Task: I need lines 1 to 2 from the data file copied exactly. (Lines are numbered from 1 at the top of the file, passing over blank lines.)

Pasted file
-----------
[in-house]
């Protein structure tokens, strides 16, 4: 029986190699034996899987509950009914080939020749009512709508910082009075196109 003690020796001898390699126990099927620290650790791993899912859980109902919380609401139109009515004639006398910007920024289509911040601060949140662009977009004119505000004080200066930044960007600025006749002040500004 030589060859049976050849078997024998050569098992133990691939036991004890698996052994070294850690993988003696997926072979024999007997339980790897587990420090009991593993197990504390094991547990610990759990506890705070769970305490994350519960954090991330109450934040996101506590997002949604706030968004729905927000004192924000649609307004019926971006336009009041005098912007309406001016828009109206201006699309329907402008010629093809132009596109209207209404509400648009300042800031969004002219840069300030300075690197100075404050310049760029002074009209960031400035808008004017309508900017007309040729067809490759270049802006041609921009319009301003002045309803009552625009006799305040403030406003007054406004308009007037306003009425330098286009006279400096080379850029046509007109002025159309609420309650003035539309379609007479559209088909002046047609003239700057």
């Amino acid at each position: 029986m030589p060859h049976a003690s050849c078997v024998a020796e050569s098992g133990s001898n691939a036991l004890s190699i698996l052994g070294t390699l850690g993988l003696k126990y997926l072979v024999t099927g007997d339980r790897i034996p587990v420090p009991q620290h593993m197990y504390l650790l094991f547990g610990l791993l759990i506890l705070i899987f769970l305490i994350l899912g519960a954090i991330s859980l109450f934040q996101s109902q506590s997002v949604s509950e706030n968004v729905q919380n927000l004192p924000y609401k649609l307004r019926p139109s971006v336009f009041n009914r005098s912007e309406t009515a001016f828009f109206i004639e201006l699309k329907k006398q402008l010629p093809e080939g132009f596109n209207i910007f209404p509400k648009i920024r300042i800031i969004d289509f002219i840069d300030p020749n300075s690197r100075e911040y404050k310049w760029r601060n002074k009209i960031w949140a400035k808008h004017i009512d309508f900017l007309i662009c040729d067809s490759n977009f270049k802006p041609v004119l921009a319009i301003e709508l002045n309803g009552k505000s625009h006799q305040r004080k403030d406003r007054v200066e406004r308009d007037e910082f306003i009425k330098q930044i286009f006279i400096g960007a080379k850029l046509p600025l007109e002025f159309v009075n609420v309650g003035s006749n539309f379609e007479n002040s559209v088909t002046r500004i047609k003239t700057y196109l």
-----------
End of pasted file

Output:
[in-house]
């Protein structure tokens, strides 16, 4: 029986190699034996899987509950009914080939020749009512709508910082009075196109 003690020796001898390699126990099927620290650790791993899912859980109902919380609401139109009515004639006398910007920024289509911040601060949140662009977009004119505000004080200066930044960007600025006749002040500004 030589060859049976050849078997024998050569098992133990691939036991004890698996052994070294850690993988003696997926072979024999007997339980790897587990420090009991593993197990504390094991547990610990759990506890705070769970305490994350519960954090991330109450934040996101506590997002949604706030968004729905927000004192924000649609307004019926971006336009009041005098912007309406001016828009109206201006699309329907402008010629093809132009596109209207209404509400648009300042800031969004002219840069300030300075690197100075404050310049760029002074009209960031400035808008004017309508900017007309040729067809490759270049802006041609921009319009301003002045309803009552625009006799305040403030406003007054406004308009007037306003009425330098286009006279400096080379850029046509007109002025159309609420309650003035539309379609007479559209088909002046047609003239700057």